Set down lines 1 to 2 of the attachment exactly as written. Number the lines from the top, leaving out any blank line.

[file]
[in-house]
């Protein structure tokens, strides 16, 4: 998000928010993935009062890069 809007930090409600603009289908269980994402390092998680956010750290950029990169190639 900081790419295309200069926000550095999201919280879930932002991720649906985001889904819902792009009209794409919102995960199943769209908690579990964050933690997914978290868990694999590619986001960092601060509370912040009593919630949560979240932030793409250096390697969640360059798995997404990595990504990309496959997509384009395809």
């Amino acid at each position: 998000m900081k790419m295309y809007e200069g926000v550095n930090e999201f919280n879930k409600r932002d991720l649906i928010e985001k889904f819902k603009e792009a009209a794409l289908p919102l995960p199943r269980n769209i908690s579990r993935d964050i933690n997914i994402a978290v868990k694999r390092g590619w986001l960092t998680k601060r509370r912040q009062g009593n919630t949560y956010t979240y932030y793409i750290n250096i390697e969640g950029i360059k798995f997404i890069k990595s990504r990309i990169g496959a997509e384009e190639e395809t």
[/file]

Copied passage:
[in-house]
């Protein structure tokens, strides 16, 4: 998000928010993935009062890069 809007930090409600603009289908269980994402390092998680956010750290950029990169190639 900081790419295309200069926000550095999201919280879930932002991720649906985001889904819902792009009209794409919102995960199943769209908690579990964050933690997914978290868990694999590619986001960092601060509370912040009593919630949560979240932030793409250096390697969640360059798995997404990595990504990309496959997509384009395809």